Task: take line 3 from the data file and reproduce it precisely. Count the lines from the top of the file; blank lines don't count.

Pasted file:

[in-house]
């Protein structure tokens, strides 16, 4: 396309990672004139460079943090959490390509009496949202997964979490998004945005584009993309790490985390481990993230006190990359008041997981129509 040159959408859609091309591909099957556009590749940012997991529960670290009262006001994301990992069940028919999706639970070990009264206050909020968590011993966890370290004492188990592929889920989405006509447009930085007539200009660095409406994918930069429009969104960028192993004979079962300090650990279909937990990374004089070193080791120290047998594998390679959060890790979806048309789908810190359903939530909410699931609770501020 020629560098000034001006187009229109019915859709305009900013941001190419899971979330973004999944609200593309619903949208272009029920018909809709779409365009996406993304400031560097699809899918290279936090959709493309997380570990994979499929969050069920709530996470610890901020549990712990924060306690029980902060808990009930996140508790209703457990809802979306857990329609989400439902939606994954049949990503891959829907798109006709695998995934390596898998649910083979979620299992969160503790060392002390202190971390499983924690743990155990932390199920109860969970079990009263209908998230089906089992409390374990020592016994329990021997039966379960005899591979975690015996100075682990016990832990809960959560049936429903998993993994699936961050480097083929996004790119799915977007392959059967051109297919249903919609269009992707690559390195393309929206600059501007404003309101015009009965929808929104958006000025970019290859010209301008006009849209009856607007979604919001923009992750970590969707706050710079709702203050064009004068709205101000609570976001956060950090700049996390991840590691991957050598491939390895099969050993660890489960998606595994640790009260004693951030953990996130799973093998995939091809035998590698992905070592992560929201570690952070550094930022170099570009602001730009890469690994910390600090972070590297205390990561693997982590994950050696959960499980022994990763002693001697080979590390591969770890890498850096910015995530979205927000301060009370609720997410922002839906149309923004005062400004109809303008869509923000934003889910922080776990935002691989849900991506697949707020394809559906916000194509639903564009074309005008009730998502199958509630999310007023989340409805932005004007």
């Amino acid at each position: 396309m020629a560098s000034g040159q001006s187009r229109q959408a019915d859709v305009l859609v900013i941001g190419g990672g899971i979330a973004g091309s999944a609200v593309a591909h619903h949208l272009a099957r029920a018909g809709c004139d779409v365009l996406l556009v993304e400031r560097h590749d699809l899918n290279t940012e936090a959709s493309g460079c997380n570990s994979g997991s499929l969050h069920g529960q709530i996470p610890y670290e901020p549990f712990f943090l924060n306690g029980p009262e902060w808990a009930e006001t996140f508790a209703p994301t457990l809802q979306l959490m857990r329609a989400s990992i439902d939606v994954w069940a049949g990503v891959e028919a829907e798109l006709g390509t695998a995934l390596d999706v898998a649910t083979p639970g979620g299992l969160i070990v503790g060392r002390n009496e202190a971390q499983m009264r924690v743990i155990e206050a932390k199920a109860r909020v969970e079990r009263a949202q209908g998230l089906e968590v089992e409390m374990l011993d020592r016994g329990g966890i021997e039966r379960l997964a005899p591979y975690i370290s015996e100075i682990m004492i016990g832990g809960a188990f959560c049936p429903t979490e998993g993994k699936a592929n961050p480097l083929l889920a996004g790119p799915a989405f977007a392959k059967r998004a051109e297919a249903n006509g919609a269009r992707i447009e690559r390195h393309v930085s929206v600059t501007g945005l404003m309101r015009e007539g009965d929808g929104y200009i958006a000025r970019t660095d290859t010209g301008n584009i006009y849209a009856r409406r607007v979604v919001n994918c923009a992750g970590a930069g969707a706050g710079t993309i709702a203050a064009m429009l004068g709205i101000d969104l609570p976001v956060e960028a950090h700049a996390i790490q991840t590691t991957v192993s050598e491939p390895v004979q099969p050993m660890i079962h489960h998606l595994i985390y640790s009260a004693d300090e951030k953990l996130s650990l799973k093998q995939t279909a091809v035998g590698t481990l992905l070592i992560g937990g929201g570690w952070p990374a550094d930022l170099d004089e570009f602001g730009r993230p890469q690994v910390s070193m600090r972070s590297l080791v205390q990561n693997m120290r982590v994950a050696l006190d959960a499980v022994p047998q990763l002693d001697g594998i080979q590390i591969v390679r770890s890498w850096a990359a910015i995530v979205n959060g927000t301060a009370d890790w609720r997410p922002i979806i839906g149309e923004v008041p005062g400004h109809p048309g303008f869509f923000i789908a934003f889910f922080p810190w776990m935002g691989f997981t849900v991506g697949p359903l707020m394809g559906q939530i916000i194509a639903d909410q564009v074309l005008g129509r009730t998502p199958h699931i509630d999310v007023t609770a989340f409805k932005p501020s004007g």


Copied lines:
């Amino acid at each position: 396309m020629a560098s000034g040159q001006s187009r229109q959408a019915d859709v305009l859609v900013i941001g190419g990672g899971i979330a973004g091309s999944a609200v593309a591909h619903h949208l272009a099957r029920a018909g809709c004139d779409v365009l996406l556009v993304e400031r560097h590749d699809l899918n290279t940012e936090a959709s493309g460079c997380n570990s994979g997991s499929l969050h069920g529960q709530i996470p610890y670290e901020p549990f712990f943090l924060n306690g029980p009262e902060w808990a009930e006001t996140f508790a209703p994301t457990l809802q979306l959490m857990r329609a989400s990992i439902d939606v994954w069940a049949g990503v891959e028919a829907e798109l006709g390509t695998a995934l390596d999706v898998a649910t083979p639970g979620g299992l969160i070990v503790g060392r002390n009496e202190a971390q499983m009264r924690v743990i155990e206050a932390k199920a109860r909020v969970e079990r009263a949202q209908g998230l089906e968590v089992e409390m374990l011993d020592r016994g329990g966890i021997e039966r379960l997964a005899p591979y975690i370290s015996e100075i682990m004492i016990g832990g809960a188990f959560c049936p429903t979490e998993g993994k699936a592929n961050p480097l083929l889920a996004g790119p799915a989405f977007a392959k059967r998004a051109e297919a249903n006509g919609a269009r992707i447009e690559r390195h393309v930085s929206v600059t501007g945005l404003m309101r015009e007539g009965d929808g929104y200009i958006a000025r970019t660095d290859t010209g301008n584009i006009y849209a009856r409406r607007v979604v919001n994918c923009a992750g970590a930069g969707a706050g710079t993309i709702a203050a064009m429009l004068g709205i101000d969104l609570p976001v956060e960028a950090h700049a996390i790490q991840t590691t991957v192993s050598e491939p390895v004979q099969p050993m660890i079962h489960h998606l595994i985390y640790s009260a004693d300090e951030k953990l996130s650990l799973k093998q995939t279909a091809v035998g590698t481990l992905l070592i992560g937990g929201g570690w952070p990374a550094d930022l170099d004089e570009f602001g730009r993230p890469q690994v910390s070193m600090r972070s590297l080791v205390q990561n693997m120290r982590v994950a050696l006190d959960a499980v022994p047998q990763l002693d001697g594998i080979q590390i591969v390679r770890s890498w850096a990359a910015i995530v979205n959060g927000t301060a009370d890790w609720r997410p922002i979806i839906g149309e923004v008041p005062g400004h109809p048309g303008f869509f923000i789908a934003f889910f922080p810190w776990m935002g691989f997981t849900v991506g697949p359903l707020m394809g559906q939530i916000i194509a639903d909410q564009v074309l005008g129509r009730t998502p199958h699931i509630d999310v007023t609770a989340f409805k932005p501020s004007g």